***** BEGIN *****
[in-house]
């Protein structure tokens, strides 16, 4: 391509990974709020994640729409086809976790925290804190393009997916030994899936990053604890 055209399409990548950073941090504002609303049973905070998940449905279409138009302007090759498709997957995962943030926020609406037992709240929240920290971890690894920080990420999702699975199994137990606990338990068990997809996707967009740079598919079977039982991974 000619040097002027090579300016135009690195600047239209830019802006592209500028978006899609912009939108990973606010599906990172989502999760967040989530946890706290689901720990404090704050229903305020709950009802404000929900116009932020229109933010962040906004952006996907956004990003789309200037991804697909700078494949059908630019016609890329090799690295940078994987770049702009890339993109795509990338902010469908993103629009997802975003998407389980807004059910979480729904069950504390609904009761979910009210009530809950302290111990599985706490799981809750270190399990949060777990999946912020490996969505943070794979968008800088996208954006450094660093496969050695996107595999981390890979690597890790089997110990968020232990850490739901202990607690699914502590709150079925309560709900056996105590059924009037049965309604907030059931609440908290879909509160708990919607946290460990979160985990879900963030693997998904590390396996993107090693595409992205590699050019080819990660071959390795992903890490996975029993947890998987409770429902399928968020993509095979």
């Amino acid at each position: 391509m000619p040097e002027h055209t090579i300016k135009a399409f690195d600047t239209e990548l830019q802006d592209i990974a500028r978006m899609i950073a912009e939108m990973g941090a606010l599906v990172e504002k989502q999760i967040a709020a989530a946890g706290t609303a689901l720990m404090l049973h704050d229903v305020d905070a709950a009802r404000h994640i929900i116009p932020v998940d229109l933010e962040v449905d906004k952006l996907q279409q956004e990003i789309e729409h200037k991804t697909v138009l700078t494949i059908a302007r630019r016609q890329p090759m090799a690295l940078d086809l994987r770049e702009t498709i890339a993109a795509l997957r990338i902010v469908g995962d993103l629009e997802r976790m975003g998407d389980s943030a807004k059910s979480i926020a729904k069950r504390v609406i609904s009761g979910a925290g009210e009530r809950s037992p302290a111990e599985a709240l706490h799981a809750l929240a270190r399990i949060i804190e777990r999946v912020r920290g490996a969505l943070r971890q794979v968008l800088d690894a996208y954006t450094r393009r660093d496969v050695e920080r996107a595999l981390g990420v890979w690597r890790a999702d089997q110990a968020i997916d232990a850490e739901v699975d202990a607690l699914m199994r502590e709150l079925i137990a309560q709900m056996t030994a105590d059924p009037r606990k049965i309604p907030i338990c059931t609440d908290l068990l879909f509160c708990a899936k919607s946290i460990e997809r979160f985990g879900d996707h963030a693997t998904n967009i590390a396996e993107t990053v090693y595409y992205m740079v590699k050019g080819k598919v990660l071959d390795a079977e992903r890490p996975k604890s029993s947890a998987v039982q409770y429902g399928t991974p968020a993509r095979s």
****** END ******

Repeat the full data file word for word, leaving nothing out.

[in-house]
């Protein structure tokens, strides 16, 4: 391509990974709020994640729409086809976790925290804190393009997916030994899936990053604890 055209399409990548950073941090504002609303049973905070998940449905279409138009302007090759498709997957995962943030926020609406037992709240929240920290971890690894920080990420999702699975199994137990606990338990068990997809996707967009740079598919079977039982991974 000619040097002027090579300016135009690195600047239209830019802006592209500028978006899609912009939108990973606010599906990172989502999760967040989530946890706290689901720990404090704050229903305020709950009802404000929900116009932020229109933010962040906004952006996907956004990003789309200037991804697909700078494949059908630019016609890329090799690295940078994987770049702009890339993109795509990338902010469908993103629009997802975003998407389980807004059910979480729904069950504390609904009761979910009210009530809950302290111990599985706490799981809750270190399990949060777990999946912020490996969505943070794979968008800088996208954006450094660093496969050695996107595999981390890979690597890790089997110990968020232990850490739901202990607690699914502590709150079925309560709900056996105590059924009037049965309604907030059931609440908290879909509160708990919607946290460990979160985990879900963030693997998904590390396996993107090693595409992205590699050019080819990660071959390795992903890490996975029993947890998987409770429902399928968020993509095979």
């Amino acid at each position: 391509m000619p040097e002027h055209t090579i300016k135009a399409f690195d600047t239209e990548l830019q802006d592209i990974a500028r978006m899609i950073a912009e939108m990973g941090a606010l599906v990172e504002k989502q999760i967040a709020a989530a946890g706290t609303a689901l720990m404090l049973h704050d229903v305020d905070a709950a009802r404000h994640i929900i116009p932020v998940d229109l933010e962040v449905d906004k952006l996907q279409q956004e990003i789309e729409h200037k991804t697909v138009l700078t494949i059908a302007r630019r016609q890329p090759m090799a690295l940078d086809l994987r770049e702009t498709i890339a993109a795509l997957r990338i902010v469908g995962d993103l629009e997802r976790m975003g998407d389980s943030a807004k059910s979480i926020a729904k069950r504390v609406i609904s009761g979910a925290g009210e009530r809950s037992p302290a111990e599985a709240l706490h799981a809750l929240a270190r399990i949060i804190e777990r999946v912020r920290g490996a969505l943070r971890q794979v968008l800088d690894a996208y954006t450094r393009r660093d496969v050695e920080r996107a595999l981390g990420v890979w690597r890790a999702d089997q110990a968020i997916d232990a850490e739901v699975d202990a607690l699914m199994r502590e709150l079925i137990a309560q709900m056996t030994a105590d059924p009037r606990k049965i309604p907030i338990c059931t609440d908290l068990l879909f509160c708990a899936k919607s946290i460990e997809r979160f985990g879900d996707h963030a693997t998904n967009i590390a396996e993107t990053v090693y595409y992205m740079v590699k050019g080819k598919v990660l071959d390795a079977e992903r890490p996975k604890s029993s947890a998987v039982q409770y429902g399928t991974p968020a993509r095979s």